Post Production SoundPosted by mike aiton Fri, May 11, 2012 12:36:47

Today's rantlet (a comedic piece of sound advice in the style of Jeremy Clarkson) is aimed at video editors and producers:


Number one to tick off on any editors todo list should be chat to your dubbing mixer. We are often nice and know the latest jokes from all the super talented vo comedians we regularly record! We can suggest workflow and solutions - we want to make it work smoothly for you so that you come back for more. Communication is vital. Even more so if you are editing a drama.....

Please understand the term "locked off" to mean what it says - and understand the implications otherwise. I totally understand the need for changes due to late arrival of GFX and VFX etc There are workflow solutions to this such as reconfirming software like conformalizer (by maggot software) and the use xml files from your edit (in fcp). These solutions help speed the process up dramatically, but it still takes time and you need to both allow for this and budget for it. If there is a possibility that you may need to alter your cut, flag this up at the start and plan for it. Throwing in a change at the last minute can mean horrendous complications - not to say that it is not do-able, but it can have many ramifications.

Consider your audio tracks layout. Number one of any dubbing mixer's pet hate is the randomness of audio tracks from an edit and the mixing of mono and stereo tracks on the same audio tracks. Please see this example of naughtiness:

It slows us down inordinately and makes copying tracks from your omf import to our pro tools tracks very time consuming . this example took a while to sort out:

to something nice like this:

So the rules are:

  1. Stereo tracks must start with an odd number i.e 1&2, 3&4 etc and not 2&3, 4&5 etc
  2. do not mix stereo and mono on the same track

good guidelines for practice are:

1) keep your talking heads on separate tracks to music and/or fx - see my example omf above where I have separated out the dialogue (red), music (green) and FX (blue).

2) keep same interviewees on the same track - it really speeds up sound mixing if 'man a' is on track 1, 'man b' on track 2 etc especially if they occur multiple times in a show.

3) keep cut-aways if they are non dialogue based on different tracks

4) if a track is mute - discard it. The golden rule of post is "do not pass sh1t on!"

5) keep vo (or guide vo) separate on its own track so that we can mute it whilst recoding new vo or mixing the M&E

I am sure handling vast numbers of tracks in any edit program is not as easy as in sound, but going some way towards these goals will help your production sound better as more time is spent doing sweetening - rather than rescuing a train smash of random bits!


Talk to your dubbing mixer about video codecs before you hand him a low bit rate h264 formatted for ipod (as in the nicest way) - it may not best please him.

Certain video codecs like h264, whilst being small and dandy for internet transfer, do not play so nicely with pro tools - as they are very processor intensive. These codecs operate by working out how a frame has changed compared to certain key frames and calculate the difference - this calculation can lead to laggy video performance.

Personally, I have an avid mojo for guaranteed frame accurate sync (unlike rubbery quicktime). Anything that is sync critical (or for long form work) I transcode on my avid media composer whilst I import the omf and sort the audio tracklay.

In my studio I spend my cash on the best plug-ins and software for sound that money can buy, and not on HD video infrastructure/playback. SD video is good for me to see lip sync well and for me to work nicely to picture. You can enjoy your HD pictures at the layback.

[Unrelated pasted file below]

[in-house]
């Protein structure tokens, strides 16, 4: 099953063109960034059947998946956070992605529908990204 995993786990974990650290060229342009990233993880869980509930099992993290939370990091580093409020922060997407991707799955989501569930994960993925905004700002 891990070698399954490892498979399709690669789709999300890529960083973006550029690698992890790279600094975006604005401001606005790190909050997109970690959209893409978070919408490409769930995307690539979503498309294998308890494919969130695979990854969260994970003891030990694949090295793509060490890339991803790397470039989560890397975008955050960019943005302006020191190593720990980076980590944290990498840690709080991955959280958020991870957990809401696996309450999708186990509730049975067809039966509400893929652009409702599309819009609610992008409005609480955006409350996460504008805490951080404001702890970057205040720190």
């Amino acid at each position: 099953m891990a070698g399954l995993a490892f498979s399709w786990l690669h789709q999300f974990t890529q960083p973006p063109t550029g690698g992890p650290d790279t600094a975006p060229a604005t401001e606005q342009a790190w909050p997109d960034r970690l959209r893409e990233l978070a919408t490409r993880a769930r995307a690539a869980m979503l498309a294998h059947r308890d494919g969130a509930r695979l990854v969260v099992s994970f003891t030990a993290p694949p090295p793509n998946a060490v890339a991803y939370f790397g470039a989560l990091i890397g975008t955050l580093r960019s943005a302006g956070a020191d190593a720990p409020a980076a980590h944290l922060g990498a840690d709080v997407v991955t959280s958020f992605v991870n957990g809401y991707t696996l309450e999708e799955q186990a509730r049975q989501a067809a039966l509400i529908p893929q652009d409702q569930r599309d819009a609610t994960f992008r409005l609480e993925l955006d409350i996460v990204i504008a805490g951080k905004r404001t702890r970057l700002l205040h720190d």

My picture preference is for avid dv pal mxf media at 720x576 (or widescreen equivalent)

For fcp users I like a dv pal quicktime at 720x576 (or widescreen equivalent)

If internet video transfers are required, I will accept H264 pictures, but I like every frame to be a key frame. I have 100mb fibre internet connection, so if you have a fast server, I can download your video very quickly, so major league compression may not be needed!


Consider your sequence.

1) It is common UK practice to start your picture/programme at 10:00:00:00. Deviation is by consultation (i.e if your programme is longer than 90 minutes as it can cause some versions of pro tools to be a pig at 11:30:00:00 timecode and beyond.

2) have you considered part breaks? Please start them at logical whole minutes.

3) agree final out time for your parts and final duration time for the entire show with your dubbing mixer. Reverb tails chopped off by networks are very ugly sounding.


Consider synchronisation - belt and braces is the sensible option here.

a) A good old fashioned 2 plop and sync flash at the beginning and end of the film are hard to beat when used in tandem with

b) burnt in timecode (bitc). Please avoid putting your bitc over name supers and subtitles etc - it makes it tricky to see what is going on (or can make lip sync a chore)!

Current UK digital production partnership specs require

  1. The sync plop must be between timecode 09:59:57:06 and 09:59:57:08
  2. The audio plop must be 1kHz tone on all tracks at -18dB (standard zero level)
  3. The duration of the vision flash must be 2 frames to allow it to pass through standards conversion successfully
  4. The audio plop must be synchronous across all audio PCM audio tracks and with the video flash (within +/- 5 ms)
  5. If an end sync plop is used it must be no closer than 10 seconds to the end of the programme and comply with the points above.


Delivery requirements - who are you mixing for and what do they want?

Suddenly asking your dubbing mixer to deliver a 5.1 version of your programme by tomorrow (because you forgot) may cause him to choke on his food.

Making a 5.1 mix is not just a simple thing. Ask your editor to turn a shot into 3D and watch him fall off his perch.

If your programme is for different clients, then they might have different loudness criteria to mix to and different delivery requirements. Discovery Channel have very different mixes to Sky or Nat Geo. DVDs often have a different mix to broadcast.

How is your stereo mix derived? from a fold down of the 5.1 mix in the satellite box (Sky) or from a separately made stereo mix?

I try and avoid “scope creep” on a project by asking the right questions at the beginning of the project and making sure that each party’s hopes and expectations are agreed, along with the implications of any changes.

Payment terms should also be agreed up front so there are no nasty surprises for either party. In over 15 years of busy freelancing I have lost only one weeks work due to non payment.